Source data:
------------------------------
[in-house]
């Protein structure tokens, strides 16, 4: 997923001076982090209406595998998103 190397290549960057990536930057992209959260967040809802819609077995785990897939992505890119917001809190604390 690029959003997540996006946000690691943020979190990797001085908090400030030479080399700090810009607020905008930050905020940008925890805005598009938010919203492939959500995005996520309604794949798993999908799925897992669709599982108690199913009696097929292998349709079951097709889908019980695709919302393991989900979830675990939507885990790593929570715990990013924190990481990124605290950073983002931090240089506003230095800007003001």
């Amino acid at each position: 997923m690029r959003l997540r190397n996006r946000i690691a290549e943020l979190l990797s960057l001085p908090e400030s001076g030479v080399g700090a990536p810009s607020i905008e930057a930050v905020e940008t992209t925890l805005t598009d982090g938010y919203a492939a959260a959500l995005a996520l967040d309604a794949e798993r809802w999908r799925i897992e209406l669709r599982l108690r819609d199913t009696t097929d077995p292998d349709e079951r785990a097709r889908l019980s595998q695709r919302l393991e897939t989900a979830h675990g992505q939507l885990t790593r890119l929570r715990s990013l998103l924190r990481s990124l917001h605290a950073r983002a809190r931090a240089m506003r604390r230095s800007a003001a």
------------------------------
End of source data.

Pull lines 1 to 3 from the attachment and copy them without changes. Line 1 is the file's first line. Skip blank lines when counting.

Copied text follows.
[in-house]
């Protein structure tokens, strides 16, 4: 997923001076982090209406595998998103 190397290549960057990536930057992209959260967040809802819609077995785990897939992505890119917001809190604390 690029959003997540996006946000690691943020979190990797001085908090400030030479080399700090810009607020905008930050905020940008925890805005598009938010919203492939959500995005996520309604794949798993999908799925897992669709599982108690199913009696097929292998349709079951097709889908019980695709919302393991989900979830675990939507885990790593929570715990990013924190990481990124605290950073983002931090240089506003230095800007003001």
């Amino acid at each position: 997923m690029r959003l997540r190397n996006r946000i690691a290549e943020l979190l990797s960057l001085p908090e400030s001076g030479v080399g700090a990536p810009s607020i905008e930057a930050v905020e940008t992209t925890l805005t598009d982090g938010y919203a492939a959260a959500l995005a996520l967040d309604a794949e798993r809802w999908r799925i897992e209406l669709r599982l108690r819609d199913t009696t097929d077995p292998d349709e079951r785990a097709r889908l019980s595998q695709r919302l393991e897939t989900a979830h675990g992505q939507l885990t790593r890119l929570r715990s990013l998103l924190r990481s990124l917001h605290a950073r983002a809190r931090a240089m506003r604390r230095s800007a003001a």